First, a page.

Deep Within the Anti-Affirmative Action Lawsuit, a Holocaust Denier


{shortcode-097912bcb5705790fe60eafaa545d1c65c60540e}eep within the 119-page complaint that could cause the Supreme Court to overturn affirmative action in the coming days is a citation for an essay by a conservative activist who now denies the Holocaust.

On page 49 of the anti-affirmative action complaint Students for Fair Admissions filed against Harvard in 2014, Ron K. Unz ’83 and his 2012 analysis, “The Myth of American Meritocracy,” is cited as evidence of “rampant discrimination against Asian Americans by Ivy League universities generally and Harvard specifically.”

SFFA, which alleges that Harvard’s admissions policies discriminate against Asian American applicants, introduces Unz as a researcher “who holds an undergraduate physics degree from Harvard and studied theoretical physics at Stanford” and “conducted an extensive study of Ivy League admissions.”

Unz, however, is better known for his role as a conservative activist mired in controversy. A former Silicon Valley tech entrepreneur, he has donated to VDARE — an organization that he called “quasi-white nationalist” — and extremism watchdog organizations have criticized Unz’s personal writings as antisemitic.


Unz did not dispute the accusations of antisemitism in an interview with The Crimson, and he has previously defended his donations and endorsements to the Boston Globe.

In the last seven years, only one major publication — the Guardian — has connected Unz’s work explicitly to the anti-affirmative action cases before the Supreme Court.

Edward J. Blum, SFFA’s president, defended the citation of Unz in an emailed statement.

“David Brooks of the New York Times called Unz’s essay one of the most important ones published that year,” Blum wrote. “Moreover, Unz’s recent writings have no bearing on the legality of racial classifications and preferences at Harvard and throughout higher education.”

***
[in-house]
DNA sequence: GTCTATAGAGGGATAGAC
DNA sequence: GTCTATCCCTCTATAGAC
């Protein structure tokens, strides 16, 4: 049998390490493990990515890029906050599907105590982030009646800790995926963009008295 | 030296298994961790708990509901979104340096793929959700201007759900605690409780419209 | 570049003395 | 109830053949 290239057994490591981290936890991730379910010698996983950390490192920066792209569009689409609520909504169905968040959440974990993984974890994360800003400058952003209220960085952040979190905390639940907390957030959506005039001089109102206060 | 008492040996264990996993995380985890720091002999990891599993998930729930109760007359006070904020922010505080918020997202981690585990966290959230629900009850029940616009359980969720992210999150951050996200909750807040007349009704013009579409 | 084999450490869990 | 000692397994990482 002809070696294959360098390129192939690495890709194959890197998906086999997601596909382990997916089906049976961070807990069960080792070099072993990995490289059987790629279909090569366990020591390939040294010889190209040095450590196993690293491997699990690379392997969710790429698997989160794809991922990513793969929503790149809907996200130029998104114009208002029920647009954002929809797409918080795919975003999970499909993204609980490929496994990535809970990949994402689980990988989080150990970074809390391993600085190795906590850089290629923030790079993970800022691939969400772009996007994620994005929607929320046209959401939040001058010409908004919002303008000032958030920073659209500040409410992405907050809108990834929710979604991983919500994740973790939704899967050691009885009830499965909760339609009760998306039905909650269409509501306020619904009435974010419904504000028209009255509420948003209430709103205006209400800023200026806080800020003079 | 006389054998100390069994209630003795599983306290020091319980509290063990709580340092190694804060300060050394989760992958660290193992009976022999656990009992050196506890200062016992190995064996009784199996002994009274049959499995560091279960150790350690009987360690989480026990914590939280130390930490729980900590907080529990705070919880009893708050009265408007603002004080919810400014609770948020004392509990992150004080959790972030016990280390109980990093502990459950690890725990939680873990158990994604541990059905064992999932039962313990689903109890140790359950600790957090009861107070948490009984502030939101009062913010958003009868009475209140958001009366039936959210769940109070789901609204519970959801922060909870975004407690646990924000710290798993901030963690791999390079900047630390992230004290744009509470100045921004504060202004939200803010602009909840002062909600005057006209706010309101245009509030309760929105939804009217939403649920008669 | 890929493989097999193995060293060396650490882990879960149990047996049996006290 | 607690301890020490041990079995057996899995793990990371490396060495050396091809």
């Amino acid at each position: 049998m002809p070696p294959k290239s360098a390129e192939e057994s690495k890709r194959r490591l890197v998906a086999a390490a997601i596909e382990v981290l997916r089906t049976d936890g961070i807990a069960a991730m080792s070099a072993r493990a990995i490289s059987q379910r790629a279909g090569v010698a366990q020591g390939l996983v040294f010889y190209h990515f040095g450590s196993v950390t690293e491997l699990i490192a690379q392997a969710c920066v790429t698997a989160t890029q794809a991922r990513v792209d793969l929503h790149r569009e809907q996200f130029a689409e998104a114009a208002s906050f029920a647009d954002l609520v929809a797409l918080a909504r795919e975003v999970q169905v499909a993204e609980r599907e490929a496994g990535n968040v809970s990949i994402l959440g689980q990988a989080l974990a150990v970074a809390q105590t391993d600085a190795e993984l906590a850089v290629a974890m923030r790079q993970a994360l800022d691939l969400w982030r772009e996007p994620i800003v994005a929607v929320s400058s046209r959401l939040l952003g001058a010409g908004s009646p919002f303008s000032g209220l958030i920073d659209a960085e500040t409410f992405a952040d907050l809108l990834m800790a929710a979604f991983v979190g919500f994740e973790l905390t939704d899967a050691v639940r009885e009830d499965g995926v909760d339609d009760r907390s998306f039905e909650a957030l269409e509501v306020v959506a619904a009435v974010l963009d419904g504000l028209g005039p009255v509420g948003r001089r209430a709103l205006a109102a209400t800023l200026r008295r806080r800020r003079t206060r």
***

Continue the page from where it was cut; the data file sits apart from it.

“It is a false comparison to link Unz’s opinion to the cases under review,” Blum added.

In the 2012 analysis SFFA cites, Unz argues that Jewish students are overrepresented at elite universities, while Asian Americans are underrepresented.

He estimated that 25 percent of Harvard students at the time were Jewish, but only 10.6 percent of students in the College’s Class of 2016 — which was admitted in the spring of 2012 – identified as Jewish, according to The Crimson’s senior survey.

Unz also wrote that, despite rising numbers of academically qualified applicants, Asian American enrollment numbers remain fixed at elite colleges.

Harvard categorically denies discriminating against Asian American applicants. This spring, the school admitted the highest ever proportion of Asian American applicants — 29.9 percent — to the Class of 2027. The College’s newest class is 40.8 percent white, 15.3 percent African American or Black, 11.3 percent Latinx, and 2.7 percent Native American or Hawaiian.


SFFA first filed suit against Harvard in 2014, and two lower courts ruled in Harvard’s favor before the Supreme Court accepted the anti-affirmative action group’s petitions to review admissions policies at Harvard and the University of North Carolina.

The Supreme Court is widely expected to overturn affirmative action precedent in the coming days after hearing oral arguments last October.

‘The Myth of American Meritocracy’

SFFA cited the portion of Unz’s paper that analyzed Asian American enrollment patterns at Harvard and other elite universities.

“The entire launch of the case was due to my paper,” Unz said.

Despite being cited in SFFA’s complaint, Unz said that he has never met Blum in person, but has “traded a couple of emails with him.”

Unz devoted a large part of his 2012 essay to investigating Jewish enrollment trends at Harvard. He argues that non-Jewish white students “are, by a huge margin, the most underrepresented group at Harvard.”

Instead of “holistic admissions” — the College’s current approach which factors race into the admissions process along with factors like athletic ability, academic achievement, and community involvement — Unz is a proponent of a novel two-pronged admissions approach.

Under this system, some students would be admitted based purely on academic merit, while the rest would be admitted in a randomized process.

“In other words, you can’t have anything more representative than random straight admission,” Unz said.


‘Big Problems’